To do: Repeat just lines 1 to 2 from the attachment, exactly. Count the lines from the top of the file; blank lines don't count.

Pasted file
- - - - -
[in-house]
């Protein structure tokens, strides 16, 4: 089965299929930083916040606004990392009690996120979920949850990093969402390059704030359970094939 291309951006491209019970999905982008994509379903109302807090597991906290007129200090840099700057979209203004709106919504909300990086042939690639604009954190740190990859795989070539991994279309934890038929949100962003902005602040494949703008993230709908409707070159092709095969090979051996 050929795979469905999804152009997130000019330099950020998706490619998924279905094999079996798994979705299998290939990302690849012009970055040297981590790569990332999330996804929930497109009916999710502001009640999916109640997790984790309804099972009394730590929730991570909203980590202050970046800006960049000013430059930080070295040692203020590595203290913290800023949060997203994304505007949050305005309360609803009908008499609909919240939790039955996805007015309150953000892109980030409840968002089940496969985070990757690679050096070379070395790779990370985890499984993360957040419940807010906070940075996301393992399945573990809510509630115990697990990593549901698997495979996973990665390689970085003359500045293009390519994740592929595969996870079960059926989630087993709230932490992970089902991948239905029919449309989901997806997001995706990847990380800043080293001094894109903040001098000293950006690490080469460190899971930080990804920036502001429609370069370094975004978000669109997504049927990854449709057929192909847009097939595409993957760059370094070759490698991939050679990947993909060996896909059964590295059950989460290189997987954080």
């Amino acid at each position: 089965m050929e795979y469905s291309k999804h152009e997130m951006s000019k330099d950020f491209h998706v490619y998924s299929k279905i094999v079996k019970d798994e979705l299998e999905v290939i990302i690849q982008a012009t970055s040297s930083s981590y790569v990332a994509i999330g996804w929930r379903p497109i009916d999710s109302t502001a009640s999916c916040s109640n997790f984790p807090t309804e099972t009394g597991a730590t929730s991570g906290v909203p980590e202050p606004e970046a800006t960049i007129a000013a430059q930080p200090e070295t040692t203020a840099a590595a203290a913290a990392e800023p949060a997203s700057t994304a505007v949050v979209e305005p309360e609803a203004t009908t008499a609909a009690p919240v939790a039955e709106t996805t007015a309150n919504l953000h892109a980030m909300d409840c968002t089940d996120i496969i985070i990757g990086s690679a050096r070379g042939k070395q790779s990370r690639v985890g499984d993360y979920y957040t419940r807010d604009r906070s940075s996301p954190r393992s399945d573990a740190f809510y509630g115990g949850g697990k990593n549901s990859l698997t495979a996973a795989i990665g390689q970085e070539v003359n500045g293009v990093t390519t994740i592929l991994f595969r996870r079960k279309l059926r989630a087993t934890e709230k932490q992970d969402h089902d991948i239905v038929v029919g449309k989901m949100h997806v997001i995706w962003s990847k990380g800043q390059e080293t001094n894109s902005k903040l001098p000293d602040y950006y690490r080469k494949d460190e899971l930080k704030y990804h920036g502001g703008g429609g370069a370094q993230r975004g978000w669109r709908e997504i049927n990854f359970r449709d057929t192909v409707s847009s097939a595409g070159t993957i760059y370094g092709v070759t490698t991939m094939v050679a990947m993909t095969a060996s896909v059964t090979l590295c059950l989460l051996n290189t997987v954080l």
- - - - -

[in-house]
């Protein structure tokens, strides 16, 4: 089965299929930083916040606004990392009690996120979920949850990093969402390059704030359970094939 291309951006491209019970999905982008994509379903109302807090597991906290007129200090840099700057979209203004709106919504909300990086042939690639604009954190740190990859795989070539991994279309934890038929949100962003902005602040494949703008993230709908409707070159092709095969090979051996 050929795979469905999804152009997130000019330099950020998706490619998924279905094999079996798994979705299998290939990302690849012009970055040297981590790569990332999330996804929930497109009916999710502001009640999916109640997790984790309804099972009394730590929730991570909203980590202050970046800006960049000013430059930080070295040692203020590595203290913290800023949060997203994304505007949050305005309360609803009908008499609909919240939790039955996805007015309150953000892109980030409840968002089940496969985070990757690679050096070379070395790779990370985890499984993360957040419940807010906070940075996301393992399945573990809510509630115990697990990593549901698997495979996973990665390689970085003359500045293009390519994740592929595969996870079960059926989630087993709230932490992970089902991948239905029919449309989901997806997001995706990847990380800043080293001094894109903040001098000293950006690490080469460190899971930080990804920036502001429609370069370094975004978000669109997504049927990854449709057929192909847009097939595409993957760059370094070759490698991939050679990947993909060996896909059964590295059950989460290189997987954080």